11 Tips for Spoken Word Beginners Part 2
Perform as much as possible. On a regular basis, sign up to read or perform your poetry at open mics. If you’re first starting out, I don’t recommend signing up for a slam competition until you have a bit of experience because slams can be harrowing for a newcomer to the spoken word scene. But hey, if you think you’ve got the chops and a thick skin, then go for it! The more you perform, the more comfortable you’ll become in front of audiences, and the primary way to hone and grow in your spoken word craft is to perform again and again…and again.
Rehearse. Speaking of performing again and again, rehearsal is fundamental to consistent and successful performances. Find a rehearsal space where you can be uninterrupted and can feel free to experiment with your voice and gestures. Definitely, work on developing your poems—make choices, commit to them, learn them, and do them consistently. When I first started performing, I would rehearse like mad, and that rehearsal paid off when I was in front of audiences. The performance of my poems was second nature to me, and I could focus on enjoying the experience, rather than worrying about my next line or next gesture. But, there’s a balance between knowing your poems and running them into the ground. So, rehearse, but don’t be so compulsive about it that your poem no longer sounds fresh.
Don’t explain, and never apologize or make excuses. If you have to explain what your poem is about, then it’s simply not ready for others to hear it. Also, offering elaborate explanations about your poetry suggests that you don’t really trust the poem to convey what you’re trying to express, which probably means that you’re not ready to share it yet. Plus, long explanations drag down your audience and the vibe of the show. The audience is there to hear spoken word, not explanations about your poetry. Once you’re more experienced, you’ll learn appropriate ways to introduce your poetry. Also, at Cliterati, we came up with one rule: Never apologize. That’s right, never say “I’m sorry” in reference to your poetry or performance when you’re on stage. Also, there are sneaky ways of “kinda, sorta” apologizing by making excuses for your poem: “I just wrote this today.” “It’s not finished.” “I’m not sure if I’ll remember this piece.” You get the picture. If you have to make excuses for a poem, then either it’s not ready to be shared with an audience or you’re not ready to share it. So, unless it’s an event that encourages rough drafts and offers feedback, then save those unfinished poems until you’ve made revisions and feel confident about them. That, or just read your poem without explanations, apologies, or excuses.
LOVE your audience. If I could offer only one tip to a serious spoken word novice, this would be it. It’s a privilege to share your poetry and to be seen and heard by an audience of strangers. The audience is there to hear spoken word, and when you’re on stage, that means you have a unique opportunity to connect with them—to “feel” them and their vibe. When we perform, we want something. Perhaps, we want praise or the validation of applause. Or maybe we want to share our creative gifts, or simply have someone else listen to the poetic passion we’ve wrenched from our lives. Regardless, I believe that every performer has a personal and/or professional agenda when they perform, whether they’re conscious of it or not. But here’s the thing: When you perform, it’s not about you. It’s about the audience. The audience is the most important element of your performance. As I’ve told my students: you are, as a performer, only as good as your audience. And I believe that’s absolutely true. So, have some humility, and always remember that when you’re performing, the main thing you’re doing is sharing and giving to your audience. They are the center of your performance world. Respect and love them by giving them everything you’ve got to give in your performances. And, if your experience is similar to my own, you’ll receive the praise and the applause that you seek; someone will always be listening; and you’ll gain the satisfaction of knowing that you shared your creative gifts and that they were graciously accepted.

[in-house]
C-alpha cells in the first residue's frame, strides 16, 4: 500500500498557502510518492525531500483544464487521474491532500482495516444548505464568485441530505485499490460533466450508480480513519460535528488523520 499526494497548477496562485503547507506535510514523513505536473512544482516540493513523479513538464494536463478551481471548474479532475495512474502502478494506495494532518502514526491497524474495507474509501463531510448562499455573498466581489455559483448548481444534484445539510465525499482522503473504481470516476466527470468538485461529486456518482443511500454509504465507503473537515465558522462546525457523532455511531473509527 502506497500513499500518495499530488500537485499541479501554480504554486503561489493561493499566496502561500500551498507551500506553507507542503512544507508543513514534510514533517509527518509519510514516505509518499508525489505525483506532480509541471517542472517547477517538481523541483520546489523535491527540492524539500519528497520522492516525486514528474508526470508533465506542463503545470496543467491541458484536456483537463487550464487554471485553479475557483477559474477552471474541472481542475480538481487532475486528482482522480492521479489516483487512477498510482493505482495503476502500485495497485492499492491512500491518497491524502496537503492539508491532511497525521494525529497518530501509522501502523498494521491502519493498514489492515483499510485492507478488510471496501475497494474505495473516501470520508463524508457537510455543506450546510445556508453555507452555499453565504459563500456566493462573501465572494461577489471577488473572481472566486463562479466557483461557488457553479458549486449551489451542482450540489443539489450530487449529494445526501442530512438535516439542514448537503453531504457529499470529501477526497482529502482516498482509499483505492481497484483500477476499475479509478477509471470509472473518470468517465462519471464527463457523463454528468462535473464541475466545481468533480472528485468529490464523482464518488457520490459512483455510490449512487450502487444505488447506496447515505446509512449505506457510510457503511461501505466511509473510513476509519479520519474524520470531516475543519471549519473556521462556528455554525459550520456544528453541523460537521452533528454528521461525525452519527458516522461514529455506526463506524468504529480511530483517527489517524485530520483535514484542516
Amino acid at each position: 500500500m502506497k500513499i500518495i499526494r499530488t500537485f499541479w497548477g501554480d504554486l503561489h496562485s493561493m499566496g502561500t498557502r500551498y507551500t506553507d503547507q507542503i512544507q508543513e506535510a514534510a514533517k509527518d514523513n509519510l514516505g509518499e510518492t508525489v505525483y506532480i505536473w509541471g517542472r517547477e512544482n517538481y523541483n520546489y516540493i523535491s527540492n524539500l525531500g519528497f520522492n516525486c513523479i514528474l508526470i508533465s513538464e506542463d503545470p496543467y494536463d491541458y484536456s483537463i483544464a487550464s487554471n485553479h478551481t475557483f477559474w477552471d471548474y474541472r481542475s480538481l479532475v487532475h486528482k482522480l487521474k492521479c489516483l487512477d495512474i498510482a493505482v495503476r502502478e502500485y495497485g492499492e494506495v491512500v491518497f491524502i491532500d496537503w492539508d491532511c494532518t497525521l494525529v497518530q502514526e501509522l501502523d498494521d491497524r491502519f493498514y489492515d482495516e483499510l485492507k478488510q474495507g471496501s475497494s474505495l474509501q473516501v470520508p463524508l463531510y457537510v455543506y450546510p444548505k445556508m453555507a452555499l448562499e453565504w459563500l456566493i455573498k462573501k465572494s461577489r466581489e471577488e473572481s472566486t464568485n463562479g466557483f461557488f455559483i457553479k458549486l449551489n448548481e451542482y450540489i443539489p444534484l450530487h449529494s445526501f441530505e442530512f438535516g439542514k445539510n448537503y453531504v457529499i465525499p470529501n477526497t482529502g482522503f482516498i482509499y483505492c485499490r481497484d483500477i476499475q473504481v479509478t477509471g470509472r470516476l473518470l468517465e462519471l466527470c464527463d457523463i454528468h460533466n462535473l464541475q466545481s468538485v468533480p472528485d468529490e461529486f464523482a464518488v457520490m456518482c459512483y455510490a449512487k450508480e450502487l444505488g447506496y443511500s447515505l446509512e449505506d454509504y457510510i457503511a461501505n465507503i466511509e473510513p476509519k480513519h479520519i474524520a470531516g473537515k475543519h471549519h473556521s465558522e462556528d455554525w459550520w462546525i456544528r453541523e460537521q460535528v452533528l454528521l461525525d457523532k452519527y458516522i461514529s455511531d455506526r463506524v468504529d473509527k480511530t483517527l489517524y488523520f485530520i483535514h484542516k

Don’t take it too seriously. Finally, spoken word is supposed to be fun and fulfilling. If you’re performing and not loving it, then something is wrong, and if you’re taking it too seriously, then you might need to pull back some and really examine your underlying desires and motivation to perform or slam. Plus, when you’re first starting out, it’s crucial to experiment and play with different choices and styles. That’s one way you’ll grow as a performer and develop your own unique brand of spoken word. So, perform, experiment, play, and let yourself have some fun!
What are your questions about performing spoken word? What tips can you offer beginners?